Gaumont Treasures Volume 2 — and Zombies

I’m reluctant to interrupt the passionate discussion currently raging in the “Sturges at Sunset” section, but if I don’t start a new thread, we’re going to hit those annoying “out of memory” errors again. So here goes: Kino has released a condensed and subtitled version of the second volume in Gaumont’s magnificent “Le Cinema Premier” series, and while some of the hardcore types around here will prefer the original French edition, the Kino version still comes up with some ten hours of fascinating material, including a wide selection of early animation by Emile Cohl, a sampling of the slapstick chases and early euro-westerns of Jean Durand, and a miscellany disc that contains early efforts by Jacques Feyder as well as some lesser known films that suggest the stylistic range of early cinema, from the poetic realist impulse of George Andre Lacroix’s “The Barges” (1911) to the elegantly abstract “Feet and Hands” (Gaston Ravel, 1915), an Oulipo-esque attempt to tell a fairly complex love story without showing a single human face. My New York Times review is here. But if folks want to talk about zombie movies, that’s OK, too . . .

206 comments to Gaumont Treasures Volume 2 — and Zombies

  • Since I’m still here and babbling, I want to mention that I have re-thought my views on modern zombies being a degradation of the original zombie figure from the 1930s. Clearly, since the late 1960s the “zombie” has become a new horror monster, a blend of vampire and cannibal, with elements of anger and rage figured in (via 28 Days Later, for example). It’s unfortunate that this monster is called a zombie, but nevertheless it has evolved into a new thing. Autres temps, autres monstres. [Pardon my French.] Or should I say, chacun a son ghoul.

  • Alex

    It seems to me that the modern zombie is more directorial device than fantasy construction, less a recombination of zombie and vampire a ancestors than a vehicle for the dual viewer adrenalin delights of fright of a gnawing death and shooting a huminoid in the head.

    He bears less relation to the moral dilemmas of the monster (as in the sensitivities of Frankenstein Monster and the moral dilemmas of many a post-Ann-Rice vampire) or the social allegories of monsters (as in Morreti’s Frankenstein Monster as debased inmdustrial wortker and Morreti’s Dracula as Abusive Aristocrat) than he does to the pure sources of horror and targets of rage pioneered with the shark of Jaws and the alien(s) of Scott (and Cameron).

    He is less a creature of the fantasist’s imagination than adrenalin thriller means of jolting the brain stem.

  • Alex

    Much to my surproise., I thoughly enjoyed Mann’s SERENADE. Idon’t know whehther film os more like high art flirting with Camp as do some von Sternberg filMs, (e.g., THE DEVIL IS A WOMAM)or extravagantlay trashy material transiting in to true surrealism (e.g., Alberto Gout’s LA AVENTURERA), And it;s easy to imagine a large portion of viewers being totally alienated by the chubby, choildish Mario Lanza’s variance woith an fit to commercial Hollywood comnceptions of the leading man. However. I though found Lanza earnest simplicity and flap, like his voice, quite convincing –even powerful and the film less some bon with redeeming qualities than a masterpiece of high romanticism almost to compare with PANDORA AND THE FLYIMNG DUTCHMAN or QUEEN KELLY.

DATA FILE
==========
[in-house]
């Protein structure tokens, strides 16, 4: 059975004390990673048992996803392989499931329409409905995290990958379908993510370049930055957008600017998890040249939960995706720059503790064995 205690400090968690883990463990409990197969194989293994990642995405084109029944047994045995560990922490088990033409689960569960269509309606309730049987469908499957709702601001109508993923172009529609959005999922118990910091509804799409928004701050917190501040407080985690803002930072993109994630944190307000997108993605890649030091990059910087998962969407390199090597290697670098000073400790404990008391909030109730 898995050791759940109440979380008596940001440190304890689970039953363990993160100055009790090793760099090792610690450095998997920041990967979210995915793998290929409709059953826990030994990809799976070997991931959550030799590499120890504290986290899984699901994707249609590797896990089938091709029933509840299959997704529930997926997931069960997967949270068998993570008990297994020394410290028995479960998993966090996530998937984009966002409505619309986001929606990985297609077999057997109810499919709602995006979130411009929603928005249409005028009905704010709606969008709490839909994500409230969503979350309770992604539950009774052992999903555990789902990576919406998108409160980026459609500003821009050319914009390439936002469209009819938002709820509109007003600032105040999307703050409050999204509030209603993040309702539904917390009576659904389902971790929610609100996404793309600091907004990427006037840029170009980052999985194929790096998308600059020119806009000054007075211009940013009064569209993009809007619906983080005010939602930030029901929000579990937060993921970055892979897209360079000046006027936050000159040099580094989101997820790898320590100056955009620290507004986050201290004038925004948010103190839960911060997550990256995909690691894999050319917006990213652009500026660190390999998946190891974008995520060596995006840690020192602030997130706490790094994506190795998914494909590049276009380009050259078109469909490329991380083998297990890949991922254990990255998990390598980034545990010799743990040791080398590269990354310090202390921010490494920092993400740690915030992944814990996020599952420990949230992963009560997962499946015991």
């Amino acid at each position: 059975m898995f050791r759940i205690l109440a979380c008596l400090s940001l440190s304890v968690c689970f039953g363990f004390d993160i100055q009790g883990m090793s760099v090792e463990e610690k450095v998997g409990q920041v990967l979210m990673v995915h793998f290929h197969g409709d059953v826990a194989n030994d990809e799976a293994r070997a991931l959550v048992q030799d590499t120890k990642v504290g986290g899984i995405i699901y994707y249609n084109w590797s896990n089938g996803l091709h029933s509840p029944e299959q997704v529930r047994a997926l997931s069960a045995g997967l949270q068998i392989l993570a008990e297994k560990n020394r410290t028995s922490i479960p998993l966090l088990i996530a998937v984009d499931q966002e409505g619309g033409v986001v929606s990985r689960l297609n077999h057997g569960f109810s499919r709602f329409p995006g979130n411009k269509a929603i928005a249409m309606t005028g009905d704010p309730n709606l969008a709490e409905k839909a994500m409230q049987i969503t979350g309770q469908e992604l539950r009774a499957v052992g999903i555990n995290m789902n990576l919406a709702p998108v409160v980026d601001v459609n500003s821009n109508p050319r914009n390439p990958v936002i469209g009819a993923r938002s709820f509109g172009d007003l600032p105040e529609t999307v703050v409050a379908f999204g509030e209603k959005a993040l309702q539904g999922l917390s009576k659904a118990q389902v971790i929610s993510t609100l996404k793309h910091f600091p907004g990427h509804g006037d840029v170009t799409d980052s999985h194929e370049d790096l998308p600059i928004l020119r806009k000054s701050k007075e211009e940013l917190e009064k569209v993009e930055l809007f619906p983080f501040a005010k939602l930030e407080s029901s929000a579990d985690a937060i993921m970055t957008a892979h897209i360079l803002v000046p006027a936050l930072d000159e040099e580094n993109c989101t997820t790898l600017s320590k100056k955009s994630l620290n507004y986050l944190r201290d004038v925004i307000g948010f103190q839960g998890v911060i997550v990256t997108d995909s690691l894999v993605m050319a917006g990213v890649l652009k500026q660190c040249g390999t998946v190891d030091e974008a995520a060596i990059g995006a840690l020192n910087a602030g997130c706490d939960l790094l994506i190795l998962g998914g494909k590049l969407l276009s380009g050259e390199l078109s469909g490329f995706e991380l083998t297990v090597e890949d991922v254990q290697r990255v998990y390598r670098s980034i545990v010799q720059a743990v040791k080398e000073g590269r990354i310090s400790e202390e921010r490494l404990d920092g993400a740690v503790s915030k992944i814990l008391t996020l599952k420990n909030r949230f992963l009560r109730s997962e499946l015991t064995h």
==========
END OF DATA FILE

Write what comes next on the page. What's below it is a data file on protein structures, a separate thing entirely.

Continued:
My admiration for Anthony Mann’s amazing range — amazing enough across his films noirs and Westerns, not to speak of various other wild cards — is jolted upward.

    A very pleasant surprise, despite the great, puritanical divergence from Cain’s excellent novel, sense of a pulled punch or two in the films final minutes, and a wretched title song.

  • Michael Worrall

    Brian wrote: “Also, on “a film by,” you once lambasted me when I said that I was a great re-watcher of films – always in the process of reconsidering my views. You said this practice indicated that I was weak of mind, and knew nothing about movies. Now you say that my problem is that I refuse to reconsider my evaluations. Which is it? I cannot be guilty of both.

    That particular criticism of you on a _film_by was that being you were “always in the process of reconsidering” your views, it appeared to me that you really had no analytical or critical approach to films. Since you view films in terms of “subjectivity” and “personal experience” it would be reasonable to believe that you could say anything about a film at any given time. If authorial intention is not the object of interpretation, then there is no constraint upon saying anything whatsoever is the meaning of the film.

    When you do post your reading of a film, you have never, to my knowledge, admitted to any misreading or misinterpretation. Not surprising, being that your theories allow you to say anything.

  • Hi All: Wondering if anyone has seen a nifty little picture, quite rare, called NIGHT BEAT; it’s an early talkie that predates GABRIEL OVER THE WHITE HOUSE and advances the same idea — that, properly administered, Fascism would end the Great Depression.

  • Barry Putterman

    Hi Daniel, I think you mean NIGHT COURT and I would agree on its niftiness. Actually there are quite a number of films made in the dark 32-33 period when the country had pretty much lost faith in the Hoover administration and the New Deal of Roosevelt had not yet taken form which can be said to fall into this category. A few off the top of my head; AFRAID TO TALK, WASHINGTON MERRY-GO-ROUND, OKAY AMERICA, BEAST OF THE CITY, THIS DAY AND AGE. It was also in that climate that films such as DUCK SOUP and DIPLOMANIACS were possible.